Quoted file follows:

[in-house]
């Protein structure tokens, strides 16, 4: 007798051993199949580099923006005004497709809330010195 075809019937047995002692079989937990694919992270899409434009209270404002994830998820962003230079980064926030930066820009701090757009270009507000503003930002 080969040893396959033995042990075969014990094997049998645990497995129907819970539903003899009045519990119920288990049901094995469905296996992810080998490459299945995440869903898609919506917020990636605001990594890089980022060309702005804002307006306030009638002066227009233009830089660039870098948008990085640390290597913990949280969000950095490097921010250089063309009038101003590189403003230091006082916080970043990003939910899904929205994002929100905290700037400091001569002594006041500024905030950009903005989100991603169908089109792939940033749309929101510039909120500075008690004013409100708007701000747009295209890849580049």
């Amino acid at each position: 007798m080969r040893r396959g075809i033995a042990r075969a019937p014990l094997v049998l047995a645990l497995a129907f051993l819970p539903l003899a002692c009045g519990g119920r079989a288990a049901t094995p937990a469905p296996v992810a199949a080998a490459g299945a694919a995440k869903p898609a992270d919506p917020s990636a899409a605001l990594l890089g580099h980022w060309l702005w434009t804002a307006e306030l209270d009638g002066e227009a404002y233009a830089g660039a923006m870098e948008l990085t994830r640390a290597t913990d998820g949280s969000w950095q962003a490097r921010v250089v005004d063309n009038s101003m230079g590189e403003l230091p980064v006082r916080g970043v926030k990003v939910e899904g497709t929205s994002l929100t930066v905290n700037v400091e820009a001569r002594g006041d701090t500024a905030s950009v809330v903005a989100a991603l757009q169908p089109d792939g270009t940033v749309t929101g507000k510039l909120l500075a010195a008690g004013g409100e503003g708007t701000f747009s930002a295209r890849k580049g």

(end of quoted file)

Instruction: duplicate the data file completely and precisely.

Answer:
[in-house]
């Protein structure tokens, strides 16, 4: 007798051993199949580099923006005004497709809330010195 075809019937047995002692079989937990694919992270899409434009209270404002994830998820962003230079980064926030930066820009701090757009270009507000503003930002 080969040893396959033995042990075969014990094997049998645990497995129907819970539903003899009045519990119920288990049901094995469905296996992810080998490459299945995440869903898609919506917020990636605001990594890089980022060309702005804002307006306030009638002066227009233009830089660039870098948008990085640390290597913990949280969000950095490097921010250089063309009038101003590189403003230091006082916080970043990003939910899904929205994002929100905290700037400091001569002594006041500024905030950009903005989100991603169908089109792939940033749309929101510039909120500075008690004013409100708007701000747009295209890849580049």
């Amino acid at each position: 007798m080969r040893r396959g075809i033995a042990r075969a019937p014990l094997v049998l047995a645990l497995a129907f051993l819970p539903l003899a002692c009045g519990g119920r079989a288990a049901t094995p937990a469905p296996v992810a199949a080998a490459g299945a694919a995440k869903p898609a992270d919506p917020s990636a899409a605001l990594l890089g580099h980022w060309l702005w434009t804002a307006e306030l209270d009638g002066e227009a404002y233009a830089g660039a923006m870098e948008l990085t994830r640390a290597t913990d998820g949280s969000w950095q962003a490097r921010v250089v005004d063309n009038s101003m230079g590189e403003l230091p980064v006082r916080g970043v926030k990003v939910e899904g497709t929205s994002l929100t930066v905290n700037v400091e820009a001569r002594g006041d701090t500024a905030s950009v809330v903005a989100a991603l757009q169908p089109d792939g270009t940033v749309t929101g507000k510039l909120l500075a010195a008690g004013g409100e503003g708007t701000f747009s930002a295209r890849k580049g």